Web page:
For ink and lipstick stains on leather furniture, we recommend purchasing an ink or stain remover made specifically for use on leather. Don’t be disappointed if you can’t remove ink from naked leather.
Don’t go out and buy leather cleaners or conditioners, i.e. wax, mink oil, saddle soap, or polishes, from the local shoe repair store. These products might not be made for upholstery leather and could possibly harm your furniture. And please do not try any home remedies or use harsh cleaners not made specifically to clean or condition your leather!
Condition Your Leather Furniture Regularly
Your leather should be conditioned every 3 to 6 months. It’s an excellent cure for leather that has dried out and a great preventative technique to keep it healthy and supple.
There are many excellent products on the market. Most of them can be rubbed into the leather with a dry cloth, with the excess then gently wiped off. Conditioners are supplied as lotion, creams, or oils and will be soaked up by the leather.
If you have unprotected leather such as suede or nubuck, you might be able to source a conditioner made specifically for that kind of leather. Don’t forget to try a test area first.
Polishing Your Leather Furniture
Polishing is not considered part of leather care. It is more about aesthetics than anything else: some people welcome a bright, shiny look. While some commercial polishes have moisturizing elements, it doesn’t necessarily protect the leather. Many types of leather will develop a sheen of their own with constant use.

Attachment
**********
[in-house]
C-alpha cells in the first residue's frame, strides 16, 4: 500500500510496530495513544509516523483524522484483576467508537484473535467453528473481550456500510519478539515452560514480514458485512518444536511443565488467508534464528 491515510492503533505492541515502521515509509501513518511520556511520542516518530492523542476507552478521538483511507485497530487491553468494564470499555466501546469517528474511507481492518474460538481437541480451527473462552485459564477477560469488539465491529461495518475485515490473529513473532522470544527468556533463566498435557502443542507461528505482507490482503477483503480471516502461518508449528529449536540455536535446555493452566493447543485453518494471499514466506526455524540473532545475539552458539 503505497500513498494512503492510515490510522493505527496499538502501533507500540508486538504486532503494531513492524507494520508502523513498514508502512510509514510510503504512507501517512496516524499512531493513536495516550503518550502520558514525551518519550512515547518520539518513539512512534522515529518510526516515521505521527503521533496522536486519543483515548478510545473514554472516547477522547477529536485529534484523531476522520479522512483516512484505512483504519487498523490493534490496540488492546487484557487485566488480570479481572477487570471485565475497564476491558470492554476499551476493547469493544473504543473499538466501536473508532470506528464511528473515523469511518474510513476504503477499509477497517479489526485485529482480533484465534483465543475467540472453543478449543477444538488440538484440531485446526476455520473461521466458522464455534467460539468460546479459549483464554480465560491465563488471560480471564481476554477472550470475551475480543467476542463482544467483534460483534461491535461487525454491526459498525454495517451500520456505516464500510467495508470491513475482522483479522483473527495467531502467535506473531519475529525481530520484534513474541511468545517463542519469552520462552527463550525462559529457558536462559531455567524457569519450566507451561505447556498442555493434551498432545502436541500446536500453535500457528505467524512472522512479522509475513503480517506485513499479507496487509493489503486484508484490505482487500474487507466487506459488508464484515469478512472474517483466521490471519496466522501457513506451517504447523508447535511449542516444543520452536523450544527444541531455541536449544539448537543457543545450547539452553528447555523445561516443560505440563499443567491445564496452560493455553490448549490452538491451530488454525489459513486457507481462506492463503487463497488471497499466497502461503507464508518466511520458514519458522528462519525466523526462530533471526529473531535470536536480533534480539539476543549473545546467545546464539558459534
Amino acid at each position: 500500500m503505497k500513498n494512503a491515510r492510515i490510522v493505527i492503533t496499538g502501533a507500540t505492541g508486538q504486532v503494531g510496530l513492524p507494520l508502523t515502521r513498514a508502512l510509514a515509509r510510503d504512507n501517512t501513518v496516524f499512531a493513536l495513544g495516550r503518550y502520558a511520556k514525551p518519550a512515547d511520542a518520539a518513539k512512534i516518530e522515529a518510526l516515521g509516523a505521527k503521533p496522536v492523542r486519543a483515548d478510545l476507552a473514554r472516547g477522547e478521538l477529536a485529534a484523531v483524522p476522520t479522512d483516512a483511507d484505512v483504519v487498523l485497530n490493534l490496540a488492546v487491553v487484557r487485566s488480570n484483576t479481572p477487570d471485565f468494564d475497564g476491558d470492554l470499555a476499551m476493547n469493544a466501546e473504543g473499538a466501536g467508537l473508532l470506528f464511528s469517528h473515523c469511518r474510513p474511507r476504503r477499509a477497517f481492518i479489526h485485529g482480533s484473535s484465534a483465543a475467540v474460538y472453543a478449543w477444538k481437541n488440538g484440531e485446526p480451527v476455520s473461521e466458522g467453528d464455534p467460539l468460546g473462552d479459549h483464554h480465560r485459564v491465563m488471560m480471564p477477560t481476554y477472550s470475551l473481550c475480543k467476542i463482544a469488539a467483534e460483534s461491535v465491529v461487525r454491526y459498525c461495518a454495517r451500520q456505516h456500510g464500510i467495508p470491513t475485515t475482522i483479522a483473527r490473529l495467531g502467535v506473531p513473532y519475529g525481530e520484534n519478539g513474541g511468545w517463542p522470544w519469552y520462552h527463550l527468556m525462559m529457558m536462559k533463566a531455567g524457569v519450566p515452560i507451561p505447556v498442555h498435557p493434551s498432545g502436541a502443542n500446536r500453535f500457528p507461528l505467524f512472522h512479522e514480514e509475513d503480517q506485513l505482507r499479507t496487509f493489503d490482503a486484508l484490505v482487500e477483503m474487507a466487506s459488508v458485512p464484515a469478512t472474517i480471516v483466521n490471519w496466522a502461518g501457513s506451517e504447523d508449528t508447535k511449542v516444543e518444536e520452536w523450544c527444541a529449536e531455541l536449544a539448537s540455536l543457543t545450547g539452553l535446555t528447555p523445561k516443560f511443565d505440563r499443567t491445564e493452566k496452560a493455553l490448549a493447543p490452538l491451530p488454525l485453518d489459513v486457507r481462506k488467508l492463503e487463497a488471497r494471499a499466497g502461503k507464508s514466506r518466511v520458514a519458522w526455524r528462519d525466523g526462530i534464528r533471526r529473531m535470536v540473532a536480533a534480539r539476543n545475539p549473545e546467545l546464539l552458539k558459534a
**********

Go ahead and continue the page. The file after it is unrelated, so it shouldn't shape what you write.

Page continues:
Waterproofing Your Leather Furniture
Leather is inherently water-resistant. Most leather sold for use on furniture is treated with a waterproofing agent. If you want additional protection, we recommend that you stay away from commercial leather waterproofing products since they may give your leather an unnatural, plasticky look.
You might find products made specifically for unprotected leather during your online search. Again, we highly recommend first testing it out on an area that is not visible.
Basic Leather Maintenance Will Keep Your Leather in Great Condition
Now that you understand more about what to expect when you purchase furniture upholstered in leather, go ahead and enjoy it! Leather is a natural product that will react to use as well as to its environment. You should welcome your leather’s individuality and unique characteristics. Remember: leather only gets better with age!